Practice had already ended a while back, Monday at Yost Ice Arena. Yet there were still teachings to come.

Michigan coach Mel Pearson had just finished answering questions from a group of reporters in the lobby of the hockey offices. He got up and headed to go join the rest of his staff, but at the last moment — just before disappearing around the corner — he turned back and called for the reporters’ attention.

Pearson had unfinished business.

Earlier that afternoon, the Big Ten had announced a one-game suspension on freshman forward Johnny Beecher for his actions during a brawl that erupted against Ohio State on Saturday at Yost. The suspension was slated to keep Beecher out of Friday’s home game against Wisconsin.

Pearson had already expressed his frustrations with the conference’s decision while sitting down, but wanted to show the reporters, visually, why he was annoyed. So, before going on with his day he invited the group to see a film breakdown of the events that led to the suspension. And in the brief session huddled around a TV that soon followed, he made sure to point out all that was wrong with the decision.

“I just totally disagree with the call, on the record,” Pearson had said prior. “There’s just so many things going on in that play and if you play the game of hockey long enough, you understand everything that was going on there and the context of it.”

Pearson was unhappy about how blame for the scuffle was assigned. The way he saw the play, Beecher did not start it. In recalling the event, Pearson pointed out that Beecher was rather peaceful when first entering the commotion created by forward Ronnie Hein, number 40 for the Buckeyes. Hein had targeted Lockwood, getting him pinned against the bench and thus drawing in all the players. Pearson stressed that Beecher only retaliated after taking a few punches to the head.

“It’s total hypocrisy to me,” Pearson said. “You can write that, too, and I’ll probably get a slap on the wrist. But it is. Watch the video. The video doesn’t lie. It’s all right there if you watch it. Johnny might be the guy holding the gun, but there’s a lot of other things going on there.”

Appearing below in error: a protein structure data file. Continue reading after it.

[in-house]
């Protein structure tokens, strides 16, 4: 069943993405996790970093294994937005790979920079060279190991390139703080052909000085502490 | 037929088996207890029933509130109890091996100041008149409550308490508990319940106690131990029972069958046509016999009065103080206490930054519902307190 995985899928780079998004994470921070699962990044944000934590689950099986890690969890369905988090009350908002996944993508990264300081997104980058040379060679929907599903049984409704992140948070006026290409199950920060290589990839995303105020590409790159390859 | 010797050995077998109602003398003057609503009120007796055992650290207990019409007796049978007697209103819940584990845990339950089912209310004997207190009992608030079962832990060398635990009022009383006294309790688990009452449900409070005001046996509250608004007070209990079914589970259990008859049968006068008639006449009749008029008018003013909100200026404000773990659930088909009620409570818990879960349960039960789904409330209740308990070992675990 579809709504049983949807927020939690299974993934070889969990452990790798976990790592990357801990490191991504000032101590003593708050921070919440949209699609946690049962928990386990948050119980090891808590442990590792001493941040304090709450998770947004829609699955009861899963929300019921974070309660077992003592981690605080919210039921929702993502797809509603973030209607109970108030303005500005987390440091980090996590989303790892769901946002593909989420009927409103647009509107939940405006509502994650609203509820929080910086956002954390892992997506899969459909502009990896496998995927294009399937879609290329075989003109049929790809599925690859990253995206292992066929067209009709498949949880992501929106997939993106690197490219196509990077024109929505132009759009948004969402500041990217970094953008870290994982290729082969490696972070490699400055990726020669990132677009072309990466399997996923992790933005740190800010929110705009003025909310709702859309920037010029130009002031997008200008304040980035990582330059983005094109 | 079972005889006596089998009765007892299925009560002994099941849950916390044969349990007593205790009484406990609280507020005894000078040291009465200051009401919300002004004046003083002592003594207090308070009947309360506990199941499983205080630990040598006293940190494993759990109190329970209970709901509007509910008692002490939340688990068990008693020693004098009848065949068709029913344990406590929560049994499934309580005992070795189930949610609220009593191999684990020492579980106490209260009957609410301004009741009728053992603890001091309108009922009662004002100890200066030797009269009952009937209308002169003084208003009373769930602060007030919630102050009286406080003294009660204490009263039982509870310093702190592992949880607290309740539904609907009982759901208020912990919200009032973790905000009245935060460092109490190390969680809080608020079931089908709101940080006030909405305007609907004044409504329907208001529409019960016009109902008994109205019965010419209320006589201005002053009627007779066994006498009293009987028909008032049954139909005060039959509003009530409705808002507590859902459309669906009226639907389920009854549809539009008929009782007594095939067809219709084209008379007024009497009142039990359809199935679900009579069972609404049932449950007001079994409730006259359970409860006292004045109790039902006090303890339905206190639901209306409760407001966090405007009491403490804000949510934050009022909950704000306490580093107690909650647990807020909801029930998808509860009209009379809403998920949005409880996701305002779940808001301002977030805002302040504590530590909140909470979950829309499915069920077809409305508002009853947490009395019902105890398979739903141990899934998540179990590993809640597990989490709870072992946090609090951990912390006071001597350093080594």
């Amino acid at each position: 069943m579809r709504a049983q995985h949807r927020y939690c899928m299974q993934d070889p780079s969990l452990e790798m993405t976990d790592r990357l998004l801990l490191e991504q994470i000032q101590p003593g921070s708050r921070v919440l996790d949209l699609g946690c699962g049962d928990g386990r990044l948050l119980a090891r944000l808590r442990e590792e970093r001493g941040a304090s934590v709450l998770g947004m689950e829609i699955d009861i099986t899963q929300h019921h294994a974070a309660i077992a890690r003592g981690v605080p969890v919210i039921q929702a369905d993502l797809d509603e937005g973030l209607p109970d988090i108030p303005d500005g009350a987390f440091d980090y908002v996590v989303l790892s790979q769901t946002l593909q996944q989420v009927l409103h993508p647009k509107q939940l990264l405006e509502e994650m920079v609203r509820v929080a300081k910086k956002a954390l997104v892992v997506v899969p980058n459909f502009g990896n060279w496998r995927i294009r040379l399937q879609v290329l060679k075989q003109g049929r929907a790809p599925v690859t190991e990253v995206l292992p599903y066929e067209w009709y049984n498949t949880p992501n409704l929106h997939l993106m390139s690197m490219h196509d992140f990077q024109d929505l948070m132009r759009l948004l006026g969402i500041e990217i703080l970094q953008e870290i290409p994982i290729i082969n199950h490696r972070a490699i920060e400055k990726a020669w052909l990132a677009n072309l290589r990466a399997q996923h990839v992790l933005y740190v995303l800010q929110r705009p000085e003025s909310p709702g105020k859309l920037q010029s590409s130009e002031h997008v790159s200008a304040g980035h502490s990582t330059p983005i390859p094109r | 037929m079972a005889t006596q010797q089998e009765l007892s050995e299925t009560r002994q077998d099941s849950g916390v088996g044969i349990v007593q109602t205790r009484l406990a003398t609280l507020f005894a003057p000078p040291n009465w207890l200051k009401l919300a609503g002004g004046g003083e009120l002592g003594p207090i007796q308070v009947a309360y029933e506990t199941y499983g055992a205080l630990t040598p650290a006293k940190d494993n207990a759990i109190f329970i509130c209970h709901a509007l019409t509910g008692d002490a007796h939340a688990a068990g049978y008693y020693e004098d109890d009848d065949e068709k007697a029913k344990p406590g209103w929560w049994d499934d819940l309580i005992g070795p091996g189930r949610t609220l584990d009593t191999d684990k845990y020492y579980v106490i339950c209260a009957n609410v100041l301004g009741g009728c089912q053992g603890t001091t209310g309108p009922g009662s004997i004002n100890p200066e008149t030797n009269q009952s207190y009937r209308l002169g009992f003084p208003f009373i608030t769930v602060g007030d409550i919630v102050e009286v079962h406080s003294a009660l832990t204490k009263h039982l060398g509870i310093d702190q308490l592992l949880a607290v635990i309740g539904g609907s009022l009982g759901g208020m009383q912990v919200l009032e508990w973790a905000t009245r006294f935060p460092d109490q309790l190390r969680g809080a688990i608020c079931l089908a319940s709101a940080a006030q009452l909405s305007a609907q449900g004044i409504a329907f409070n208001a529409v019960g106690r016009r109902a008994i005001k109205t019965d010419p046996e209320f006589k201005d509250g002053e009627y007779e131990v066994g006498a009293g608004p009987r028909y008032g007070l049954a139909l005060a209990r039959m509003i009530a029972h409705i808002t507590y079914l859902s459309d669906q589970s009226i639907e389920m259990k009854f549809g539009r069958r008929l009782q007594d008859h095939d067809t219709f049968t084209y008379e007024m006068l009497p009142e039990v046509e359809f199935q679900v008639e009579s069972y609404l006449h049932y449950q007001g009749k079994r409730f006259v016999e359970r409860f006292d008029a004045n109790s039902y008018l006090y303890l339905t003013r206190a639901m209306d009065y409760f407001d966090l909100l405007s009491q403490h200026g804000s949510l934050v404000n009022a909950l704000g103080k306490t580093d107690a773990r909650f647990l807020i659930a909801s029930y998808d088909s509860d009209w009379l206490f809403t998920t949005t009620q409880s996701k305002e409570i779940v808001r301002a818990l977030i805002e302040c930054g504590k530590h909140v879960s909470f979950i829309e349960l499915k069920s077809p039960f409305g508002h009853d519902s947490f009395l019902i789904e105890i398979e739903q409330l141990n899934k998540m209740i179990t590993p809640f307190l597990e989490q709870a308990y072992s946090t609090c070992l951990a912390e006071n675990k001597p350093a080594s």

The hockey program provided The Daily with footage of the brawl, and the coach’s description fits the video quite accurately.

Pearson understands why Beecher got a penalty during the game but feels others, such as Hein, should’ve been held to the same standard. In his eyes, Hein’s actions were much more dangerous than Beecher’s. 

Following the outbreak, Beecher got a five-minute major for head-butting, a game misconduct plus a suspension — but the video depicts that Beecher’s head whip doesn’t hit the opposing player. Also, Lockwood received a minor for elbowing defenseman Ryan O’Connell before the fight broke out — but one could argue Lockwood’s hit was clean.

Yet Hein received just a minor for roughing while the rest of his team stayed out of the penalty box.

“I’m all for player safety and that, but Will Lockwood was in a much tougher position than Johnny ever put any of their players in,” Pearson said. “ … Will Lockwood was bent over the bench backward and two of their players actually had hands on him while 40 is punching him.”

Pearson believes that the punishment Beecher received during the game was enough and that the suspension is simply over the top.

“He wasn’t putting anybody in danger, no one was getting hurt,” Pearson said. “Like there’s been things that have happened in our league this year where kids have been put in bad positions for serious injury. This was not like that.”

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